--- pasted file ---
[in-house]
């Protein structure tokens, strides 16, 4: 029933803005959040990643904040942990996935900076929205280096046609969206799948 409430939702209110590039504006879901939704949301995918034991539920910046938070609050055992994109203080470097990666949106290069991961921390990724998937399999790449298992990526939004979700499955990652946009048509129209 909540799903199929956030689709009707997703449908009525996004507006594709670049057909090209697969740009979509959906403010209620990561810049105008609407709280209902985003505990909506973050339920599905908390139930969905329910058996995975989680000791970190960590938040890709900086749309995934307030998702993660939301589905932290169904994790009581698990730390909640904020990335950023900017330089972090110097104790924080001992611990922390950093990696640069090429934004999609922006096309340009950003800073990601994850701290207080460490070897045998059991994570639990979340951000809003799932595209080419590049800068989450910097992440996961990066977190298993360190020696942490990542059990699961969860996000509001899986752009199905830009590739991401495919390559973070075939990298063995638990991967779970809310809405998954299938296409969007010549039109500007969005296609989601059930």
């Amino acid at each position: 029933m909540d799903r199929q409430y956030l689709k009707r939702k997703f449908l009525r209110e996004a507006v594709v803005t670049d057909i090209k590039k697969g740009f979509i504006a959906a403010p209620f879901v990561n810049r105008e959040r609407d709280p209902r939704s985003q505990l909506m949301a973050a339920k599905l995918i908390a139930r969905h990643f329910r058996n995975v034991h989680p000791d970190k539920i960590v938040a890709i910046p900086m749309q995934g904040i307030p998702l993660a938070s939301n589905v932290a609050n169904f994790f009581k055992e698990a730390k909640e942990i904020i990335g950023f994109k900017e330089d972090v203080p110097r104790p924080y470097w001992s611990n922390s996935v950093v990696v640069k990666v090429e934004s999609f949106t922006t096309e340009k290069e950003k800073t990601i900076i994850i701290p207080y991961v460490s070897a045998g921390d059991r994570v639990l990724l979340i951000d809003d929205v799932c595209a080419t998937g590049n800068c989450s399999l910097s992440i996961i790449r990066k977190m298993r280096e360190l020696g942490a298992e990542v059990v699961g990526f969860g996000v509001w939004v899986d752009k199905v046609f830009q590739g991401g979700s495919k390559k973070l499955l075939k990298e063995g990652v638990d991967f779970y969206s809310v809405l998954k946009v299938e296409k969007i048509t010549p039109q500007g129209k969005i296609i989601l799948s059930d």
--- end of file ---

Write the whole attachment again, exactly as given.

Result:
[in-house]
């Protein structure tokens, strides 16, 4: 029933803005959040990643904040942990996935900076929205280096046609969206799948 409430939702209110590039504006879901939704949301995918034991539920910046938070609050055992994109203080470097990666949106290069991961921390990724998937399999790449298992990526939004979700499955990652946009048509129209 909540799903199929956030689709009707997703449908009525996004507006594709670049057909090209697969740009979509959906403010209620990561810049105008609407709280209902985003505990909506973050339920599905908390139930969905329910058996995975989680000791970190960590938040890709900086749309995934307030998702993660939301589905932290169904994790009581698990730390909640904020990335950023900017330089972090110097104790924080001992611990922390950093990696640069090429934004999609922006096309340009950003800073990601994850701290207080460490070897045998059991994570639990979340951000809003799932595209080419590049800068989450910097992440996961990066977190298993360190020696942490990542059990699961969860996000509001899986752009199905830009590739991401495919390559973070075939990298063995638990991967779970809310809405998954299938296409969007010549039109500007969005296609989601059930």
């Amino acid at each position: 029933m909540d799903r199929q409430y956030l689709k009707r939702k997703f449908l009525r209110e996004a507006v594709v803005t670049d057909i090209k590039k697969g740009f979509i504006a959906a403010p209620f879901v990561n810049r105008e959040r609407d709280p209902r939704s985003q505990l909506m949301a973050a339920k599905l995918i908390a139930r969905h990643f329910r058996n995975v034991h989680p000791d970190k539920i960590v938040a890709i910046p900086m749309q995934g904040i307030p998702l993660a938070s939301n589905v932290a609050n169904f994790f009581k055992e698990a730390k909640e942990i904020i990335g950023f994109k900017e330089d972090v203080p110097r104790p924080y470097w001992s611990n922390s996935v950093v990696v640069k990666v090429e934004s999609f949106t922006t096309e340009k290069e950003k800073t990601i900076i994850i701290p207080y991961v460490s070897a045998g921390d059991r994570v639990l990724l979340i951000d809003d929205v799932c595209a080419t998937g590049n800068c989450s399999l910097s992440i996961i790449r990066k977190m298993r280096e360190l020696g942490a298992e990542v059990v699961g990526f969860g996000v509001w939004v899986d752009k199905v046609f830009q590739g991401g979700s495919k390559k973070l499955l075939k990298e063995g990652v638990d991967f779970y969206s809310v809405l998954k946009v299938e296409k969007i048509t010549p039109q500007g129209k969005i296609i989601l799948s059930d």